McCaffrey has continued to fight medical marijuana throughout his tenure. To his credit he did call for the commission of a National Academy of Sciences’ Institute of Medicine review of medical marijuana. To his non-credit he has ignored most of their recommendations.

The Needle-Exchange Fiasco
Needle-exchange programs were already forbidden to be funded by federal bucks when McCaffrey was appointed. But since he’s been the Drug Czar several studies, including a 1997 report by the National Institutes of Health, have concluded that needle-exchange saves lives. Simple as that. But as recently as 1998, when Health and Human Servises director Donna Shalala was set to end the federal ban on needle-ex funding, McCaffrey lobbied against it and successfully got her to reverse her position. His reasoning: funding clean needles ‘sends a message to children’ that drug use is okay.

McCaffrey and the Third World
McCaffrey doesn’t limit his gaffes to US soil. In October, 1996 he took time out of stumping against the Arizona and California propositions to meet with Peru’s President Fujimori and, among others, Fujimori’s special advisor and head of Peru’s secret police—who have killed thousands—Vladimiro Montesinos. Montesinos, also the broker of nearly every major deal between Peru’s cocaine base manufacturers and Colombiaís cocaine finishers, was at that time under a cloud because one of Peru’s largest base (or pasta) makers had just accused him of receiving $50,000 monthly from another trafficker. But Montesinos, as a graduate of the CIA’s School of the Americas, aka School of the Assassins, the place where we train all those who will one day be put in charge of those pesky countries south of the border, was quickly exhonerated after McCaffrey’s visit.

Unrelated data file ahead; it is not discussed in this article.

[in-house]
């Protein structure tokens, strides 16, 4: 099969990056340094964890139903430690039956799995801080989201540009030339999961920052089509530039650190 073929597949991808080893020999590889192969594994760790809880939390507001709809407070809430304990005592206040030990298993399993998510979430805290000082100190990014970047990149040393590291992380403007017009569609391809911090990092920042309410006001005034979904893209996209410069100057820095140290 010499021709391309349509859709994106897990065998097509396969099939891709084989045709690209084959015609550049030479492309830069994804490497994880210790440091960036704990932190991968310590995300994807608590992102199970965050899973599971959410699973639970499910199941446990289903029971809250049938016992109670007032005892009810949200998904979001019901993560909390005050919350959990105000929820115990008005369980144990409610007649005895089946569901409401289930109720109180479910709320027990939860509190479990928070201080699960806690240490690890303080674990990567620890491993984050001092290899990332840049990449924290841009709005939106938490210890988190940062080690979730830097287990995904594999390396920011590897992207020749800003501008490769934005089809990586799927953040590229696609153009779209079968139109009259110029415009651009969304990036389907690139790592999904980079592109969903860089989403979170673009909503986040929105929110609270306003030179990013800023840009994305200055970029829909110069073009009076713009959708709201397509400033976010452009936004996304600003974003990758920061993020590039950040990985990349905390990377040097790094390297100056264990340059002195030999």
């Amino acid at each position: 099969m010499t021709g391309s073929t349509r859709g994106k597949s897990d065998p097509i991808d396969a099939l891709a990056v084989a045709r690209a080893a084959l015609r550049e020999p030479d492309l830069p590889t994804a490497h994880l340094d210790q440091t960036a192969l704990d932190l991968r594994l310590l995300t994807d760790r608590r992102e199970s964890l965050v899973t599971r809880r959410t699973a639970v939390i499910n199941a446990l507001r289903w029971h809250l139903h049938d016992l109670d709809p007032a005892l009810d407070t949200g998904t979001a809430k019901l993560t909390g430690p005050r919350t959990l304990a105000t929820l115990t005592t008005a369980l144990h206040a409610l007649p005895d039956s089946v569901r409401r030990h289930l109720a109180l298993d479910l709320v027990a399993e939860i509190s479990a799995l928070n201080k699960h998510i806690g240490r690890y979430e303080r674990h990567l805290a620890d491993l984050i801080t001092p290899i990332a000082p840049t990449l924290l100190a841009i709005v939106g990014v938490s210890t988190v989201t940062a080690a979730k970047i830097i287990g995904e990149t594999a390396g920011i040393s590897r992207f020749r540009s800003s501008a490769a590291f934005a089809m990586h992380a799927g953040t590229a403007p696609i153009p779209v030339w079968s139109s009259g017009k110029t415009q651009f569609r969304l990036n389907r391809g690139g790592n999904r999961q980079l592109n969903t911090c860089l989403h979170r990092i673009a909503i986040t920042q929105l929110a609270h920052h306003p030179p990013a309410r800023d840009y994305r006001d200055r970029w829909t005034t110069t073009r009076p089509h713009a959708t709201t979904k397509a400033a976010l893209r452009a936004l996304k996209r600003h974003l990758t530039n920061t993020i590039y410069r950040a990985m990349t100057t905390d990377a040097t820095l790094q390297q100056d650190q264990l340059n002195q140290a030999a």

Then, in a visit to Mexico in December, 1996, McCaffrey met with, among others, General Guitierrez Rebollo, Mexico’s Drug Czar, whom he described as ‘a guy of absolute, unquestioned integrity.’ Two months later, on February 19, 1997, Rebollo was arrested and subsequently convicted for working with the Juarez cocaine cartel.
Subsequently, on July 26, 1999, McCaffrey congratulated the head of the Colombian Armed Forces, General Tapias, for his work against both the Colombian rebels and the paramilitary squads who roam that country as freelance killers. What McCaffrey either didn’t know or didn’t care about was that Tapias is very closely tied to those same paramilitary forces he was being congratulated for fighting.
Most recently was an August 25 1999 meeting with Bolivia’s new President and another graduate of the School of the Americas, Hugo Banzer. Banzer, Bolivia’s dictator from 1971-1978, was an early cocaine baron and the man who protected Nazi war criminal Klaus Barbie, the Butcher of Lyon, from the French. Nonetheless, McCaffrey congratulated Banzer on his good work at not only making Bolivia a true democracy (free of those damned commies) but on his work at eliminating those rotten cocaine bushes as well.

The Dutch Lies (charts go near this section, please)